The preferred amplifier 400 is fabricated as a combination of a monolithic microwave integrated circuit (MMIC), a multiple layer ceramic (MLC) structure, distributed circuit elements, and discrete circuit elements. The input and output matching networks 419, 421, 425, 427 comprise a combination of distributed and discrete circuit elements. In the preferred embodiment, the amplifiers 309, 417, 423 and distributed portions of the interstage matching network 429 and input matching networks 311 and 419 are elements of the MMIC. Distributed portions of the output matching networks 313, 427 and the signal combiner 307 are elements of the MLC structure. The remaining elements, such as signal splitter 305, the phase-matching transmission line 420, if included, and remaining elements of the matching networks 311, 313, 419, 427, 429 are discrete or distributed elements positioned in appropriate locations adjacent to or between the MMIC and the MLC structure.

Operation of the amplifier 400 occurs in a manner that is substantially similar to operation of the amplifier 300 described above with regard to FIG. 3. The input signal 128 is split by signal splitter 305 according to the ratio of capacitances 321, 323. In the preferred embodiment, the capacitances are selected to provide 0.33 dB of loss in the carrier amplifier stage's path and 11.3 dB of loss in the peaking amplifier stage's path. When the amplitude of the splitter output signal 435 applied to the first peaking amplifier stage 403 is less than or equal to a threshold, the first peaking amplifier stage 403 and the second peaking amplifier stage 405 remain in an "off" state, thus only the carrier amplifier stage 301 is operational to amplify its input signal 431. When the amplitude of the splitter output signal 435 applied to the first peaking amplifier stage 403 exceeds the threshold, the first peaking amplifier stage 403 turns "on" and applies a gain to the input signal 435. The first peaking amplifier stage 403 provides the amplified signal to the second peaking amplifier stage 405. The second peaking amplifier stage 405 amplifies its input signal and provides an amplified signal for combination with the amplified signal produced by the carrier amplifier stage 301.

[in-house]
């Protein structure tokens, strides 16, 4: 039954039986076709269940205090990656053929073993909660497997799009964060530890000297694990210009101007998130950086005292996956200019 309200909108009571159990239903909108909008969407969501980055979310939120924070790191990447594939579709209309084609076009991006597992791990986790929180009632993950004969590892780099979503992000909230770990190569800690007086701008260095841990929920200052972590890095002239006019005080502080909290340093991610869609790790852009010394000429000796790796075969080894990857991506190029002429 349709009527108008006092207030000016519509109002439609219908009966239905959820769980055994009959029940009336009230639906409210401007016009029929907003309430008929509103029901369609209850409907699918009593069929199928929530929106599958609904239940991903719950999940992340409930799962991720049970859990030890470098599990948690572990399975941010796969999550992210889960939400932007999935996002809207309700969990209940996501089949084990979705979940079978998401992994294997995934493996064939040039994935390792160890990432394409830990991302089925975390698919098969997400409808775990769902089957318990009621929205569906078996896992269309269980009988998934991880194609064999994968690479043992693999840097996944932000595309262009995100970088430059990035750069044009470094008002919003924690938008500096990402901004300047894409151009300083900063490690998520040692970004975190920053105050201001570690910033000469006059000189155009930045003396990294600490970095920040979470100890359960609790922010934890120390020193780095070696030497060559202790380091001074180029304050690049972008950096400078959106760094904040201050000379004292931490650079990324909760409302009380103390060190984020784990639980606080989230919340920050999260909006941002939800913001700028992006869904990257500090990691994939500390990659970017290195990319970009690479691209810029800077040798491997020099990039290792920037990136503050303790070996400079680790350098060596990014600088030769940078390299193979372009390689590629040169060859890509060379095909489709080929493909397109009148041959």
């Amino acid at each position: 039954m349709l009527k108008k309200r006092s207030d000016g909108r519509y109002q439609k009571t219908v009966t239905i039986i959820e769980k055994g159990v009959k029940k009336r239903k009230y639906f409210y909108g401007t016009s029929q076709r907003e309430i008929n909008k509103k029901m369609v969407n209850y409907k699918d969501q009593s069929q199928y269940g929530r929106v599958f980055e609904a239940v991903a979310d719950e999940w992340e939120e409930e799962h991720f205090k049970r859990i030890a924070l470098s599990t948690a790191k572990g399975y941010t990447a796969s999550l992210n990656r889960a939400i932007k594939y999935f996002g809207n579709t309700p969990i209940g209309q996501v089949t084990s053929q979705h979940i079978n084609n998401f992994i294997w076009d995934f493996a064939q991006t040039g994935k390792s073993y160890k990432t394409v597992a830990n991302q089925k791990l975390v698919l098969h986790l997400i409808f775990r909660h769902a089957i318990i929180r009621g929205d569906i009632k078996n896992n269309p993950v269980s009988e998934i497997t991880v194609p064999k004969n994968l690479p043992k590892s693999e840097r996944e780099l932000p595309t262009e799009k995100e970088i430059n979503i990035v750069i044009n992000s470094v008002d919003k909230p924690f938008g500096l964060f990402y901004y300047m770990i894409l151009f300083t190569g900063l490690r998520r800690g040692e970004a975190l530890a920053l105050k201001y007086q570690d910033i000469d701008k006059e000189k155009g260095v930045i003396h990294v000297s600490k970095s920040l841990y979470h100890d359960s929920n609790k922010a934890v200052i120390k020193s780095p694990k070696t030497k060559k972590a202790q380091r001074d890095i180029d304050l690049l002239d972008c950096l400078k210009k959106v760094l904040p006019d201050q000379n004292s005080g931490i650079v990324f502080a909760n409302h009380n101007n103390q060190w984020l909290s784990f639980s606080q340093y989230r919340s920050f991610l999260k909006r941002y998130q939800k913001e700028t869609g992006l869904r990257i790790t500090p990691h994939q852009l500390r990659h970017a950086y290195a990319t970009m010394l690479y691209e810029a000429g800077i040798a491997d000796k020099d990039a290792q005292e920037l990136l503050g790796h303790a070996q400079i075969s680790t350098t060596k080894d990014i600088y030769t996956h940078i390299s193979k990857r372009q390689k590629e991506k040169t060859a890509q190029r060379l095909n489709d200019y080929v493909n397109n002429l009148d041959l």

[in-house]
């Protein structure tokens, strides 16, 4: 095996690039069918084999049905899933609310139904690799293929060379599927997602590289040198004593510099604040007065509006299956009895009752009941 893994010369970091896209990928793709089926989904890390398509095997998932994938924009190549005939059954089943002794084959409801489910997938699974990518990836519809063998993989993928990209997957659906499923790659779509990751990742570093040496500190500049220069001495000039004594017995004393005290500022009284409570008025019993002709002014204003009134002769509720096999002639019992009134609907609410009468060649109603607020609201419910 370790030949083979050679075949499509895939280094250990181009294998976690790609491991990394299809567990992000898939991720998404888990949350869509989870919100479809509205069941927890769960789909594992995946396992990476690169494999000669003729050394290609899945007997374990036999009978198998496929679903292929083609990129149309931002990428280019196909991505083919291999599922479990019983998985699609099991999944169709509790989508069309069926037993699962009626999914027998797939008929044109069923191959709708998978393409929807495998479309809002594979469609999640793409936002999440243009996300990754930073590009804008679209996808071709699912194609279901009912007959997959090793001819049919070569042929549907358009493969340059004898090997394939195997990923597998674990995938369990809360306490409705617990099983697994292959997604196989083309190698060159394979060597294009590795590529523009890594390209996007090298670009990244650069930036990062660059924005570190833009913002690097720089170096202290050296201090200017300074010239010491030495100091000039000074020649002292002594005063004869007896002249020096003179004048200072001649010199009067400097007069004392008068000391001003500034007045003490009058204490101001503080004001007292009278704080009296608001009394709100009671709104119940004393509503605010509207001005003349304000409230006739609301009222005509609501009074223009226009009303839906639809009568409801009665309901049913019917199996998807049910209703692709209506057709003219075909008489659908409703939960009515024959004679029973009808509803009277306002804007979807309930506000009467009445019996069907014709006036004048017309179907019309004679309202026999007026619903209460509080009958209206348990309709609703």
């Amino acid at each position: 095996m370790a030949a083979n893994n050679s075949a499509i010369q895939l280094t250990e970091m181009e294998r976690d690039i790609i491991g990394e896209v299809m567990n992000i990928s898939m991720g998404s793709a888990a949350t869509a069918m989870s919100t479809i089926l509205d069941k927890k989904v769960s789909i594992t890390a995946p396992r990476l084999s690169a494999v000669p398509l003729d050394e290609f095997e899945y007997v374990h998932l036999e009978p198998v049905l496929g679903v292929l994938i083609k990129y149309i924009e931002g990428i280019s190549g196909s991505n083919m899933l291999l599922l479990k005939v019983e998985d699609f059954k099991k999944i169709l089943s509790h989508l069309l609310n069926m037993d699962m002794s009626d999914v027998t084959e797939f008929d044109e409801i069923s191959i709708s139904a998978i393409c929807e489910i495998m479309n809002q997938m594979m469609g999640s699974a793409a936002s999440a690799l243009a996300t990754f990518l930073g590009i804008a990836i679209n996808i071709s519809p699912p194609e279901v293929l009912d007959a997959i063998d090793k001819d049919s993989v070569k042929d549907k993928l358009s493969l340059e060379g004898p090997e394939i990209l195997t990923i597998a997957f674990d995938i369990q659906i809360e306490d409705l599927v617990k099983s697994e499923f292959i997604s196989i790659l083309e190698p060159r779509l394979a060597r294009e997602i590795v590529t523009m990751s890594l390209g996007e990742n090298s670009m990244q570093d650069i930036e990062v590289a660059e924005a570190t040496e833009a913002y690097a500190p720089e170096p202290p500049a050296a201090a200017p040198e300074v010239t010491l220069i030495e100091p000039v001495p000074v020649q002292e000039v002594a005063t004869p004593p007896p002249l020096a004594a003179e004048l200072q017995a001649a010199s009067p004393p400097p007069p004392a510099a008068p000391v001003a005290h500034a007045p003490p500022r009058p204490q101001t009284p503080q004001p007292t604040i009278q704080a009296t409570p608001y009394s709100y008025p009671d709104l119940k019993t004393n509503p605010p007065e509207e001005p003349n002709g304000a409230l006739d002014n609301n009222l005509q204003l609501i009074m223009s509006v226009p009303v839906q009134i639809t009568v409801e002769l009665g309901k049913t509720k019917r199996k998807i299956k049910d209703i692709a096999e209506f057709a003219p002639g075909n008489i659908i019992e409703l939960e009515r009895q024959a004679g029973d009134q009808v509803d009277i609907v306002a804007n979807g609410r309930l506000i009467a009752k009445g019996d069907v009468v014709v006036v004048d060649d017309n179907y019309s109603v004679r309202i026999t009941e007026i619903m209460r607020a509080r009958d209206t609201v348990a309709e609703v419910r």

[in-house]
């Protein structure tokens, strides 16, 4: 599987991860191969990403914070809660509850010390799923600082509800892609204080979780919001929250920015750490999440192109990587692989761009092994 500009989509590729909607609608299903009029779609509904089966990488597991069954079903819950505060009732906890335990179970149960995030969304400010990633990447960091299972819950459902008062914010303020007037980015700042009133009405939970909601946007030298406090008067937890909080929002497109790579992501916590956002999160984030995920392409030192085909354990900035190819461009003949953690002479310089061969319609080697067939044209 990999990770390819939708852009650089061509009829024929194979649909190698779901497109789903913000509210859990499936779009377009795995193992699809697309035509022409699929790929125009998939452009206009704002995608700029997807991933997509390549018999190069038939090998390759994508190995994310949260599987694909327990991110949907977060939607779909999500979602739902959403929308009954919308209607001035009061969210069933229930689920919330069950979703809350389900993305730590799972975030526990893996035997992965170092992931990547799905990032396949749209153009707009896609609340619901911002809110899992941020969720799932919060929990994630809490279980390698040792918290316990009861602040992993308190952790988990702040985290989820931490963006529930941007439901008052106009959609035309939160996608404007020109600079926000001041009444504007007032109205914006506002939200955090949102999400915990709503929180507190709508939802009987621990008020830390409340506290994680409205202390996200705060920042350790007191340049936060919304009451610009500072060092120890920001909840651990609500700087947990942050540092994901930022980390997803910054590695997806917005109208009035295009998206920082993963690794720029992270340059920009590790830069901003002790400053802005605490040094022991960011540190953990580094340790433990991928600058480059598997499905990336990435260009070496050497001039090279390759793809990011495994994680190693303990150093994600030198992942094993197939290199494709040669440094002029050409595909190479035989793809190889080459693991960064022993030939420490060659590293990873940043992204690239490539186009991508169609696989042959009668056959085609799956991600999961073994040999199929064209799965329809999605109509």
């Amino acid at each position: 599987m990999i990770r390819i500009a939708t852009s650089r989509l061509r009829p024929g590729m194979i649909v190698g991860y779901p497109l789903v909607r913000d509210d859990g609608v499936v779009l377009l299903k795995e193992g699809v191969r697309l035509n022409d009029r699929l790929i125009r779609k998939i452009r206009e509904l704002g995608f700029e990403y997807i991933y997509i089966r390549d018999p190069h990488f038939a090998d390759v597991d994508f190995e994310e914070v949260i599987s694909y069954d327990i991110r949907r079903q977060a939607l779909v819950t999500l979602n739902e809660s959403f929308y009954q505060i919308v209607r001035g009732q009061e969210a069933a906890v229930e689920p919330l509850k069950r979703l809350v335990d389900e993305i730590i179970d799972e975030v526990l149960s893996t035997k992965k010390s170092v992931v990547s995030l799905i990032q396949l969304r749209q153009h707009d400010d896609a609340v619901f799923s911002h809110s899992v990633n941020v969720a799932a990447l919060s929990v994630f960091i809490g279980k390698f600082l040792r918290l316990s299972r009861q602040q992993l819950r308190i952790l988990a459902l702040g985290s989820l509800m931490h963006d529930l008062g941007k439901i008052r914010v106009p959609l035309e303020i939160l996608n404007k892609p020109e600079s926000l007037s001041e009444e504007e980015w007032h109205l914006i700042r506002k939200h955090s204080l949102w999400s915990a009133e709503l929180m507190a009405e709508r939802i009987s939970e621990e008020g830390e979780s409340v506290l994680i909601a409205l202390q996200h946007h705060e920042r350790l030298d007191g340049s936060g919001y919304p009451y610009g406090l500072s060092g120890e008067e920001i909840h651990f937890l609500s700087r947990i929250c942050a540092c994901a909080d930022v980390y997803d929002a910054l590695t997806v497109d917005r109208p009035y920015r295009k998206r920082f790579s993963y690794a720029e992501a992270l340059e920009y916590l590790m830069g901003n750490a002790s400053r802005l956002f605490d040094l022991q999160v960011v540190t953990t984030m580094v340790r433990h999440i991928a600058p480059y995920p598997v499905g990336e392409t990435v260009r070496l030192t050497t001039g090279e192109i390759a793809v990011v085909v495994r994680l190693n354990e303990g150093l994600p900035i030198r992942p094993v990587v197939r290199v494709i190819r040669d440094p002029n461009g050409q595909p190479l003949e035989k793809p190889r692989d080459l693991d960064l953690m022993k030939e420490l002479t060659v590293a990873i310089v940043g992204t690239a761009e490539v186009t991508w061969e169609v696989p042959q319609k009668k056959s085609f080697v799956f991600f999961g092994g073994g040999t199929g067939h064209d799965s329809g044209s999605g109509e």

The amplified signal produced by the second peaking amplifier stage 405 adds constructively with the amplified signal produced by the carrier amplifier stage 301 because the combined electrical length of the carrier amplifier stage 301 and the signal combiner 307 at an operating frequency of the amplifier 400 is substantially equal to (e.g., within 20 degrees of) a combined electrical length of the first peaking amplifier stage 403 and the second peaking amplifier stage 405, including its optional phase-matching transmission line 420. Ideally, the phase-matching transmission line 420 is excluded from the second peaking amplifier stage 405. However, depending on the design of the peaking amplifier stages 403, 405 and the forward transfer phases of the peaking amplifiers 417, 423, the phase-matching transmission line 420 may be necessary. When used, the preferable electrical length of the phase-matching transmission line 420 is substantially less than (e.g., less than one-half) the electrical length of the signal combiner 307. In the preferred embodiment, the electrical length of the carrier amplifier stage 301 is substantially equal to the electrical length of the second peaking amplifier stage 405 and the electrical length of the first peaking amplifier stage 403 is substantially equal to the electrical length of the signal combiner 307.